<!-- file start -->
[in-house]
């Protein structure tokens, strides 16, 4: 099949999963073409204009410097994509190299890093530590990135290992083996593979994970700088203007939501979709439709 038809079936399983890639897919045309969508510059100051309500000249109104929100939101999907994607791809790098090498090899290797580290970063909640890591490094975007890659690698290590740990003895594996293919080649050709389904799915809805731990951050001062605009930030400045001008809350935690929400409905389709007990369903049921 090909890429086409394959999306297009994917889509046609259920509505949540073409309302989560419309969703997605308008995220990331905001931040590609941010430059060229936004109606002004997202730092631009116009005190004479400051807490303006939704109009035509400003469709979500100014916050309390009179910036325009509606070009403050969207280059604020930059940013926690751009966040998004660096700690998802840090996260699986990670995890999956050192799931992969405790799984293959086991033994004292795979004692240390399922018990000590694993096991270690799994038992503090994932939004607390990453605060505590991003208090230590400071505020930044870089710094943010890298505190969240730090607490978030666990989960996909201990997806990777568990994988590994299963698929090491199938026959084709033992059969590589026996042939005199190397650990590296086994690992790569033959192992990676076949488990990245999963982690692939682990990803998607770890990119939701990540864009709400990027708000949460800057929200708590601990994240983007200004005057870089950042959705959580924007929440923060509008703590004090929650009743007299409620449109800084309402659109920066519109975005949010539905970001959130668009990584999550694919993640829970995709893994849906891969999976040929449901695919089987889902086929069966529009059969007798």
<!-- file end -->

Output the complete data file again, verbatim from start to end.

[in-house]
């Protein structure tokens, strides 16, 4: 099949999963073409204009410097994509190299890093530590990135290992083996593979994970700088203007939501979709439709 038809079936399983890639897919045309969508510059100051309500000249109104929100939101999907994607791809790098090498090899290797580290970063909640890591490094975007890659690698290590740990003895594996293919080649050709389904799915809805731990951050001062605009930030400045001008809350935690929400409905389709007990369903049921 090909890429086409394959999306297009994917889509046609259920509505949540073409309302989560419309969703997605308008995220990331905001931040590609941010430059060229936004109606002004997202730092631009116009005190004479400051807490303006939704109009035509400003469709979500100014916050309390009179910036325009509606070009403050969207280059604020930059940013926690751009966040998004660096700690998802840090996260699986990670995890999956050192799931992969405790799984293959086991033994004292795979004692240390399922018990000590694993096991270690799994038992503090994932939004607390990453605060505590991003208090230590400071505020930044870089710094943010890298505190969240730090607490978030666990989960996909201990997806990777568990994988590994299963698929090491199938026959084709033992059969590589026996042939005199190397650990590296086994690992790569033959192992990676076949488990990245999963982690692939682990990803998607770890990119939701990540864009709400990027708000949460800057929200708590601990994240983007200004005057870089950042959705959580924007929440923060509008703590004090929650009743007299409620449109800084309402659109920066519109975005949010539905970001959130668009990584999550694919993640829970995709893994849906891969999976040929449901695919089987889902086929069966529009059969007798």